While this season is progressing much more quickly than last year, one thing remains the same – lots of rain. Wet conditions may be ideal for an unwanted soybean disease – white mold, warns Daren Mueller, Iowa State University plant pathologist.
White mold, also called Sclerotinia stem rot, typically starts to show up during the middle of the reproductive growth stages. Last year’s cool, wet weather led to the first major outbreak of white mold in almost a decade. While this year has been warmer, Mueller says there is still a risk of white mold developing.
“Fields at a higher risk of getting white mold are those that had disease in previous years and are in high-yielding sites where the canopy closed early,” Mueller says. “Also, fields that have had plenty of soil moisture, high humidity and little airflow have increased chances of getting white mold.”
What good would it be to identify white mold this late in the season? “In general, fungicides are not effective, therefore not recommended, after symptoms have developed,” Mueller says. “Fungicides are more effective if applied before disease gets established in a field. So, while little can be done to stop infection once the disease can be seen in the field, there still is some value in scouting.”
First, locating “hot spots” of white mold may trigger management strategies to reduce the number of sclerotia for subsequent years. “If a particular field has hot spots, you may want to consider burying the sclerotia that drop to the soil surface at the end of the season,” Mueller says. “Another way to reduce inoculum is to apply a biological control to kill the sclerotia.”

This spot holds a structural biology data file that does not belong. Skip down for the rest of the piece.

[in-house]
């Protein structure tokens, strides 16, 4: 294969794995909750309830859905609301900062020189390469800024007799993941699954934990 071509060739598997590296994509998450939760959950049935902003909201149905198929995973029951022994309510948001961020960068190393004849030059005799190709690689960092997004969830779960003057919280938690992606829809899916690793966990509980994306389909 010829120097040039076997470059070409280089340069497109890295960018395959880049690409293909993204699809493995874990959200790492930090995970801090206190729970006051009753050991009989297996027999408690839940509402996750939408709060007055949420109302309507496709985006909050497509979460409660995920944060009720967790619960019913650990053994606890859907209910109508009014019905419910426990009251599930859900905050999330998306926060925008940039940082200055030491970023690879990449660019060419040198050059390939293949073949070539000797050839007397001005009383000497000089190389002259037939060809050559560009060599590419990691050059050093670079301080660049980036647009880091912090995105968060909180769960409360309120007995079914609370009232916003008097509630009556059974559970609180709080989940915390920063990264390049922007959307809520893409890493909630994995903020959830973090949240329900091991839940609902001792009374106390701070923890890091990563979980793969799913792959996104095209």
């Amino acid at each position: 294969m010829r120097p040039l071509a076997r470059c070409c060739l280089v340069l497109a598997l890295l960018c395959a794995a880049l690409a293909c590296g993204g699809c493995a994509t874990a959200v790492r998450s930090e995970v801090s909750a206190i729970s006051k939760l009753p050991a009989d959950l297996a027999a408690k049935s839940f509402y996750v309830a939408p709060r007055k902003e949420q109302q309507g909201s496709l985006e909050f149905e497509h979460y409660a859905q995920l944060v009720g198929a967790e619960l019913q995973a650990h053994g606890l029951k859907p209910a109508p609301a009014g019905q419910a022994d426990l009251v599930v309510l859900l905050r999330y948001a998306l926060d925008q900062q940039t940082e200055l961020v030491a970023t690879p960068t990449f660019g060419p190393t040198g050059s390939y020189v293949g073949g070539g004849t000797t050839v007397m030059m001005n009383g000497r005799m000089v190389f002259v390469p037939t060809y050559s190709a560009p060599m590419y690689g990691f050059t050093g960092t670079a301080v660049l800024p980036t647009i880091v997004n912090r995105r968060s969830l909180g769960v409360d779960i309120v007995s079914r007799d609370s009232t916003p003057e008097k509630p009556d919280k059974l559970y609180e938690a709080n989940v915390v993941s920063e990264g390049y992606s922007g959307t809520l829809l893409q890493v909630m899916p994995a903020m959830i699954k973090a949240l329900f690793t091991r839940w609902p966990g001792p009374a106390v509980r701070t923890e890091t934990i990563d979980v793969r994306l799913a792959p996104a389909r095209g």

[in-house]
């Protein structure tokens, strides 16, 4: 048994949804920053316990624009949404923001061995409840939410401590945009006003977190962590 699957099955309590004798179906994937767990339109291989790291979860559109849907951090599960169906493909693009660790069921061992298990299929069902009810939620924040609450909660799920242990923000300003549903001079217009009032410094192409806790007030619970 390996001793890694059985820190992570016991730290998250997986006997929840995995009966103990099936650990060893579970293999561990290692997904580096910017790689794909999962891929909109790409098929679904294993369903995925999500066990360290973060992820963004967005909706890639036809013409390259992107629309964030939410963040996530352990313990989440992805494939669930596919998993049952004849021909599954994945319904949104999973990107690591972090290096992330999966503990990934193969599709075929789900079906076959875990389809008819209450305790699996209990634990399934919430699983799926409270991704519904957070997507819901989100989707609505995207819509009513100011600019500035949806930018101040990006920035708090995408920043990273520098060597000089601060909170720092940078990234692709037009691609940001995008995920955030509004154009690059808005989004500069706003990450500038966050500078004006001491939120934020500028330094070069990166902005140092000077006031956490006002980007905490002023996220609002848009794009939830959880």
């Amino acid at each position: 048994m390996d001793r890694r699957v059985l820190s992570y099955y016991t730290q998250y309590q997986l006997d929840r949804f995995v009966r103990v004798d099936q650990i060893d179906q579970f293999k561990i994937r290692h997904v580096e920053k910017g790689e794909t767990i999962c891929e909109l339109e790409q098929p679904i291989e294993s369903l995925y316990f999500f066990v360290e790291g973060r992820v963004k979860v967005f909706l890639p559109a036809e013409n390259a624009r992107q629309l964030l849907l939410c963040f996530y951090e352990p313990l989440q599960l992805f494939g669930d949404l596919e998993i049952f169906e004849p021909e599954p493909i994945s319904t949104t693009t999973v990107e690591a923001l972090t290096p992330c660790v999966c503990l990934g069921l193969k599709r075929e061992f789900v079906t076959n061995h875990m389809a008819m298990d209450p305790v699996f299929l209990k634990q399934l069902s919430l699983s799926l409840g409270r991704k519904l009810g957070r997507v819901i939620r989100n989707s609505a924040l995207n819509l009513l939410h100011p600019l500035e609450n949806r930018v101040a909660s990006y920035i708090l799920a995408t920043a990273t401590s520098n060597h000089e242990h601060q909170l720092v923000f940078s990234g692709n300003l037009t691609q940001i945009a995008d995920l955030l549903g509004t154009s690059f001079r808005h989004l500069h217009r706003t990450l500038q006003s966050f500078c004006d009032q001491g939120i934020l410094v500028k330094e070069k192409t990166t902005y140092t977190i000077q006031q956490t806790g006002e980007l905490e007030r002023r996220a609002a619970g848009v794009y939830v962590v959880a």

Second, knowing what fields are prone to getting white mold may influence what cultivar you plant the next time that field is in soybeans. “Remember: those sclerotia, the small, black survival structures, can survive more than two years in the soil,” Mueller says.
Third, Mueller adds, “You can take extra precautions to keep your combine clean of soybean stems and residue after harvesting fields with white mold. This will help prevent spreading the fungus to new fields.”
All of these are reasons he encourages farmers to be on the lookout for white mold in the coming weeks.
David Wright, director of contract research and strategic initiatives for Iowa Soybean Association, agrees that managing white mold in soybeans is very challenging. “There are limited tools available to farmers to reduce yield loss to white mold,” Wright says. “Applications of spray products have had varying results. Soybean checkoff investments are targeting the development of genetic resistance to white mold. We anticipate the release of breeding lines with greatly improved resistance to white mold in the next one to two years.”